Wisconsin Wins This One

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If you’re so inclined to take a stroll through Forest Lawn Cemetery in Buffalo and you happen to find yourself by Mirror Lake, look around at the tombstones. If you’re lucky (it ought to be easy to find, it’s the only one IMG_8669with the huge flagpole), you’ll find one that reads:

Sara M. Hinson
Dedicated Teacher
Who with Others
Gave Us Flag Day
1841 – 1926

On February 25, 1841, George Hinson’s wife gave birth to a baby girl. The parents named her Sara. Sara Hinson would go through the Buffalo School System before being sent to finishing school. Upon completion of her education, she began teaching at Buffalo PS 13 before being moved to School #4. In 1864, as the Civil War was ending, Hinson was 23 and she transferred to School #31, where she taught the fourth grade for thirty years before spending the next twenty as principal.

Hinson is credited with being one of the first to advocate the celebration of Flag Day. Although most sources imply she independently determined to celebrate Flag Day on June 14th – the day the Continental Congress formally accepted Betsy Ross’ design in 1777 – there are plenty of sources citing other teachers as picking the same date on or around the same year. Most websites – and I wasn’t able to locate an original source – claim she taught children how to salute the Flag and repeat the Pledge of Allegiance at her first Flag Day in 1891. This can’t be true since (or at least the date is wrong), as we learned in the previous chapter, the Pledge of Allegiance wasn’t written and published until the late summer of 1892.

Based on a Chicago Tribune article, Bernard J. Cigrand is most often cited as being known as the “Father of Flag Day.”1 It’s said he held his first “unofficial” observance when he was a school teacher in Waubeka, Wisconsin in 1885. (What is it about Wisconsin nosing in on our claims!)

How credible are these claims? Consider this: Cigrand was a prolific writer and did found the National Flag Day Organization, through which he “relentlessly campaigned and lectured all over the country to have Flag Day made a national holiday.”2 But as far back as 1885? All we can see is an unsubstantiated account that he assigned his eighth grade class an essay assignment to write about the flag.3

I’m not saying our claims are any more solid, but Cigrand might be Murray to Hinson’s Welles. We’ll never know for sure. (If you don’t know about Murray and Welles, read about them in “A Civil War Memorial.”

What we do know is, on June 14, 1916, President Woodrow Wilson agreed to set aside June 14th as a day of “national observance of Flag Day.” It didn’t become a “national holiday” until 1949, when President Harry Truman signed legislation declaring it so.

It’s likely both Hinson and Cigrand, as well as numerous other teachers around the nation, heard of Francis Bellamy’s ideas for promoting the Flag in schools and joined the effort. The coincidence of the timing of Bellamy’s Pledge of Allegiance and the Flag Day promotion is just too remarkable to believe.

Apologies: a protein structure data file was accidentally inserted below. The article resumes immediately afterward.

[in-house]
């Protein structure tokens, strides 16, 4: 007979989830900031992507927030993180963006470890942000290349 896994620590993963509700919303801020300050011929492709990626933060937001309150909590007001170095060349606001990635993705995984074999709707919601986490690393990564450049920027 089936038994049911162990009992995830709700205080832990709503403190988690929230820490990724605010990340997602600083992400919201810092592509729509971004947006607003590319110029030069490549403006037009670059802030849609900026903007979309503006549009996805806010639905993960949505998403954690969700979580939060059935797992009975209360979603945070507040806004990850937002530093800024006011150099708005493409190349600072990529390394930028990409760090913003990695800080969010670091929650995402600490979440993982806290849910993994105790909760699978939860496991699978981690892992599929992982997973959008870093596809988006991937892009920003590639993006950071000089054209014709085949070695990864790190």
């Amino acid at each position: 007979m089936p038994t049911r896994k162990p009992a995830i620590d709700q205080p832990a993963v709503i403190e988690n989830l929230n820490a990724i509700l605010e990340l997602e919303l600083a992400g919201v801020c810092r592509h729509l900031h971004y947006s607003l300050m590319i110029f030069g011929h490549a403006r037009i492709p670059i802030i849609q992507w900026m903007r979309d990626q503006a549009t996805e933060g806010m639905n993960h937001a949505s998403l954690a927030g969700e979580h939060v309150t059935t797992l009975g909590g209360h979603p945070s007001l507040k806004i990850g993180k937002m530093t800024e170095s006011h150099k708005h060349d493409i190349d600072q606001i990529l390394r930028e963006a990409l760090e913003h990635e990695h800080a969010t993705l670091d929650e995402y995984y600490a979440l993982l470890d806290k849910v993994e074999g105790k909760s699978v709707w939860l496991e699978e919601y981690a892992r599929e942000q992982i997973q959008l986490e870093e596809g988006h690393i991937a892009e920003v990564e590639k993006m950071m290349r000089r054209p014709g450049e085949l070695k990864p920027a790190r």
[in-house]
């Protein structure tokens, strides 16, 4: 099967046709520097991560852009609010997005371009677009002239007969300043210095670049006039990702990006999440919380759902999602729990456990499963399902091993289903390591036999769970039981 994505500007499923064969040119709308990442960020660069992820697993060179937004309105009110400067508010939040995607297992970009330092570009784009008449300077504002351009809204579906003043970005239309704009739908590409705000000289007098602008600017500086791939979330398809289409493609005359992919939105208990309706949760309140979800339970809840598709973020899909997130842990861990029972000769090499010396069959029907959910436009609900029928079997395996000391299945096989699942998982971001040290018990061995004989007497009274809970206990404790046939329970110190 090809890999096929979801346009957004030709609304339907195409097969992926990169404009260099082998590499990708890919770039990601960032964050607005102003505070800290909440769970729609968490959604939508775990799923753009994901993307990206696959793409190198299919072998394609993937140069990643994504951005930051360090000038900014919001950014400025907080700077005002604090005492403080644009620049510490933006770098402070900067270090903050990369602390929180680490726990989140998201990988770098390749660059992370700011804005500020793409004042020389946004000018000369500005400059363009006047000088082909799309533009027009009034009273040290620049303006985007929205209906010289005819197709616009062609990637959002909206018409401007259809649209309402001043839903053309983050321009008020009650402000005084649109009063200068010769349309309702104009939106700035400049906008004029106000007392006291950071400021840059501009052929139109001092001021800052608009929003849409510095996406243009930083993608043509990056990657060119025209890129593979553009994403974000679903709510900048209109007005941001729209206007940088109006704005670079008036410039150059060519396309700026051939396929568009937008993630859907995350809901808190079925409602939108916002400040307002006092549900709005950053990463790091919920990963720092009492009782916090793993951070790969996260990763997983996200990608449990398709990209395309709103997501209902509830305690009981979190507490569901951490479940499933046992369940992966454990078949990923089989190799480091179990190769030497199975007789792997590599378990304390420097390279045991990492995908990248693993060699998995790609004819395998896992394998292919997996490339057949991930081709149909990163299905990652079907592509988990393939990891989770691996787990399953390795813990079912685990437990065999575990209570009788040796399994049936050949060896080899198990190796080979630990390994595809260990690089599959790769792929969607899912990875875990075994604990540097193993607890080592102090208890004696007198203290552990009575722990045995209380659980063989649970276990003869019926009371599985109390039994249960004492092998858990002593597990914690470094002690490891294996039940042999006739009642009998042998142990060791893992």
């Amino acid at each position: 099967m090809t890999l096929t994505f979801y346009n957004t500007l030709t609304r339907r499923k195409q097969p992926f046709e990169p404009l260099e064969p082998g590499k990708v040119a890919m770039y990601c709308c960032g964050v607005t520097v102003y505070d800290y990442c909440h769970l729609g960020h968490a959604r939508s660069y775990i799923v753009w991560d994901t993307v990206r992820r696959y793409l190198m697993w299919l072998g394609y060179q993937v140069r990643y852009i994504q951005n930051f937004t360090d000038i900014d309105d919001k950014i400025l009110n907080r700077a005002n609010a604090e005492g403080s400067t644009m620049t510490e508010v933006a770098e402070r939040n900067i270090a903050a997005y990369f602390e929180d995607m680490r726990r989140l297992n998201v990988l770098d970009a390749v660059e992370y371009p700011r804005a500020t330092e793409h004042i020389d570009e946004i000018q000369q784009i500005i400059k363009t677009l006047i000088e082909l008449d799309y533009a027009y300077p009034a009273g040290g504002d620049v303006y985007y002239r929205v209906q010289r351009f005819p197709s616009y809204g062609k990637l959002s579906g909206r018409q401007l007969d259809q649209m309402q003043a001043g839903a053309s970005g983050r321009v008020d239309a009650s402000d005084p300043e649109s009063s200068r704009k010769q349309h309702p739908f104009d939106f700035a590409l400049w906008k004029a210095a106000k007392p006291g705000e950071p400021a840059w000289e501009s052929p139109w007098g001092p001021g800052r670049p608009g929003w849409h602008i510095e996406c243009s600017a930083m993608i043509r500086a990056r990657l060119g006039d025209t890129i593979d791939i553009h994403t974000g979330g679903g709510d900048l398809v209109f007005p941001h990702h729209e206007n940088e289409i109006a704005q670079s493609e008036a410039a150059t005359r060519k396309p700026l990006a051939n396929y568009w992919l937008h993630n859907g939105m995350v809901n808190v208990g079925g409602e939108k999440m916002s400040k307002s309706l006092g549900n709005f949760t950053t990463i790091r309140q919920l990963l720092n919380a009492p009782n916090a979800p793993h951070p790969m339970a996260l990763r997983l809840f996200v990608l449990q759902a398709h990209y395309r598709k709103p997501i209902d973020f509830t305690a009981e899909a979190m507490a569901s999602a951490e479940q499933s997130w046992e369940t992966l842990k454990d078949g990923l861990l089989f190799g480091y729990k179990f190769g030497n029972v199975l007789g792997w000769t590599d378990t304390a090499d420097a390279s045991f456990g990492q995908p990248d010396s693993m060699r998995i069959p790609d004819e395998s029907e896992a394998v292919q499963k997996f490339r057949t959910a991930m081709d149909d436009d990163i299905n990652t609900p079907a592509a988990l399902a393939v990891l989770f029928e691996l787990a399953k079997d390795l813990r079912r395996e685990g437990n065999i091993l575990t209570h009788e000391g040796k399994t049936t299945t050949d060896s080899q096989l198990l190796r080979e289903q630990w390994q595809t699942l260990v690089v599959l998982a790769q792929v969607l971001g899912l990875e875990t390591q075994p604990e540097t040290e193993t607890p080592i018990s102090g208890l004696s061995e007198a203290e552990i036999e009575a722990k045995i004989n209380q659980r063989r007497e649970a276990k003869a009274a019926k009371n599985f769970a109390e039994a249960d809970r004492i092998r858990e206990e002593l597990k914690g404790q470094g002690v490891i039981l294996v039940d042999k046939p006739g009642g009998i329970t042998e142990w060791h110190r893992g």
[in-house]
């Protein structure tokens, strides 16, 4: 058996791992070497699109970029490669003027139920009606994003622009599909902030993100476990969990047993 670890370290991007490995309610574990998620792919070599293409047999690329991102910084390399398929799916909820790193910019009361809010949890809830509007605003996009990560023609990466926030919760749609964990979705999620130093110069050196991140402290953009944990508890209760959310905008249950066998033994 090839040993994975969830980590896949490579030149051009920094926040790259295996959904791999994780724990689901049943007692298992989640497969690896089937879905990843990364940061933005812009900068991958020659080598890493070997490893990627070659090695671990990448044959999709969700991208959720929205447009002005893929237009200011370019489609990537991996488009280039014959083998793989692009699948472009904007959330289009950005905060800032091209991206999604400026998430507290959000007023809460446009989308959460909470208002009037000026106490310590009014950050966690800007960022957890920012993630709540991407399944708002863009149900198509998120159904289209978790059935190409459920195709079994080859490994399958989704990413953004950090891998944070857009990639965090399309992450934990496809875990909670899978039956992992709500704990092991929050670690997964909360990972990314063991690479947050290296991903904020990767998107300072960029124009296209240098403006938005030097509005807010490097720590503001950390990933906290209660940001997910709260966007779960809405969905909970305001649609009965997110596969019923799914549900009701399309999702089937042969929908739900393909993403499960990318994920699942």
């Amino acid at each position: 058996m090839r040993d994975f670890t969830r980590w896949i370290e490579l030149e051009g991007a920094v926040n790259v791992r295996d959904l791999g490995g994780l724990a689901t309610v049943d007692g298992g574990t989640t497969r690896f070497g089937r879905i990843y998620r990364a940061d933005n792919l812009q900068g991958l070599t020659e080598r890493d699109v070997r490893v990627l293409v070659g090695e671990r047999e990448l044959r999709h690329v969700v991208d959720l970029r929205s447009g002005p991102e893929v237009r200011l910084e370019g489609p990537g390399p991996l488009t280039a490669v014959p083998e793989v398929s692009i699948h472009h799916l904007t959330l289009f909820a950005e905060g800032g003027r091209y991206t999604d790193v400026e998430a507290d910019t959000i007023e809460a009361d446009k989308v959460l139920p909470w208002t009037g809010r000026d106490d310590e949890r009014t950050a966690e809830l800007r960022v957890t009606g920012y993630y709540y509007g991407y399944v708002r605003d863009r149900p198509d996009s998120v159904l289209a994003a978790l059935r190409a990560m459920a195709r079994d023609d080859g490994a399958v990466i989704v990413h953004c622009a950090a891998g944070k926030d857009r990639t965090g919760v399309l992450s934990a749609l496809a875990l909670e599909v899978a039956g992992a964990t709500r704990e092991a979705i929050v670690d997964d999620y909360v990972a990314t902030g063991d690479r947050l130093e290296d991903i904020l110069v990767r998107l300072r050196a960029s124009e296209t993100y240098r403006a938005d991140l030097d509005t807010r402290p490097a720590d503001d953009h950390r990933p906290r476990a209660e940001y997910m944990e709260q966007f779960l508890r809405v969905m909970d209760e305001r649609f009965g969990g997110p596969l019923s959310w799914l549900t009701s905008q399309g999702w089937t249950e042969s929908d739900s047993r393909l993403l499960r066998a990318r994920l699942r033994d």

Being the charitable kind of guy that I am, and since I’ve already established the chronological primacy of our invention of the hamburger, I’d be apt to give Wisconsin Flag Day, with all due respect to Sara Hinson (her tombstone does, after all, admit she gave us Flag Day “with others”). Hopefully, Wisconsin doesn’t have a beef with this.

Still, we’ll grant Hinson as much for her patriotic efforts. I’d say it’s in the water, but our next hidden gem proves he didn’t need to drink our water to make a difference. What does it say that, once he gave up everything to save America, he came to Greater Western New York to live the rest of his years?

1 “History of Flag Day,” United States Flag Store website, http://www.united-states-flag.com/flag-day-history.html  |
2 Hillinger, Charles, “Stamp Slight Still Miffs Villagers: Flag Day Is Biggest Day at Holiday’s Birthplace,” Los Angeles Times, June 15, 1987, http://articles.latimes.com/1987-06-15/news/mn-4222_1_waubeka  |
3 Ibid.

If you like this story, you’ll love Chris Carosa’s book 50 Hidden Gems of Greater Western New York. Be sure to check out the book trailer on 50HiddenGems.com and sign up for the GreaterWesternNewYork.com newsletter so you can be the first on your street to find out about the next exciting way to help promote your favorite region in America!


  1. […] You might not know the name Sara Hinson, but you should. Why? Because she helped create a patriotic tradition that endures more than a century later. But, was she the first to create this tradition? History is cloudy on this one, as it wasn’t until more than two centuries after she began leading her students in this celebration that the President finally recognized it. What is this annual ritual? Who offers competing claims? Where do they come from? Find the answers to these and many more questions in the article “Wisconsin Wins This One.” […]

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